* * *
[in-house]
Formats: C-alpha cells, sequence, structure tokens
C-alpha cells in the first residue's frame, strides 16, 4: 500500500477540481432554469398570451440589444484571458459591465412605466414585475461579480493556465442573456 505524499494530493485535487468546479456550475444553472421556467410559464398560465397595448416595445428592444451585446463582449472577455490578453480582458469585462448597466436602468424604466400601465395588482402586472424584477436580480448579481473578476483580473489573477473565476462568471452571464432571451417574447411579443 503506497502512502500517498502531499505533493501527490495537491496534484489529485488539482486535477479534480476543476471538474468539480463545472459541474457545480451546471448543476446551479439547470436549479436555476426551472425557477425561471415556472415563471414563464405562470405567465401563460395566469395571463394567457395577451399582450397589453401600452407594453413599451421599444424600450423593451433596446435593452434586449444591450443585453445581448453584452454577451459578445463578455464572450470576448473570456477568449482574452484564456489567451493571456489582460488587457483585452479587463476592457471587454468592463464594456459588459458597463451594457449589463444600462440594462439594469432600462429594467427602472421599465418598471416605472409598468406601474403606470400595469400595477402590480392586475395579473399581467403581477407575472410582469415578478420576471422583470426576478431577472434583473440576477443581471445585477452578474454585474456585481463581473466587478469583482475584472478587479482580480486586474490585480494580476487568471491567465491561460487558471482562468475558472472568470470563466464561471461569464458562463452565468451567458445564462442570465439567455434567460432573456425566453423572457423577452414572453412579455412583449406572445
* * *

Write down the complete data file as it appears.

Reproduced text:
[in-house]
Formats: C-alpha cells, sequence, structure tokens
C-alpha cells in the first residue's frame, strides 16, 4: 500500500477540481432554469398570451440589444484571458459591465412605466414585475461579480493556465442573456 505524499494530493485535487468546479456550475444553472421556467410559464398560465397595448416595445428592444451585446463582449472577455490578453480582458469585462448597466436602468424604466400601465395588482402586472424584477436580480448579481473578476483580473489573477473565476462568471452571464432571451417574447411579443 503506497502512502500517498502531499505533493501527490495537491496534484489529485488539482486535477479534480476543476471538474468539480463545472459541474457545480451546471448543476446551479439547470436549479436555476426551472425557477425561471415556472415563471414563464405562470405567465401563460395566469395571463394567457395577451399582450397589453401600452407594453413599451421599444424600450423593451433596446435593452434586449444591450443585453445581448453584452454577451459578445463578455464572450470576448473570456477568449482574452484564456489567451493571456489582460488587457483585452479587463476592457471587454468592463464594456459588459458597463451594457449589463444600462440594462439594469432600462429594467427602472421599465418598471416605472409598468406601474403606470400595469400595477402590480392586475395579473399581467403581477407575472410582469415578478420576471422583470426576478431577472434583473440576477443581471445585477452578474454585474456585481463581473466587478469583482475584472478587479482580480486586474490585480494580476487568471491567465491561460487558471482562468475558472472568470470563466464561471461569464458562463452565468451567458445564462442570465439567455434567460432573456425566453423572457423577452414572453412579455412583449406572445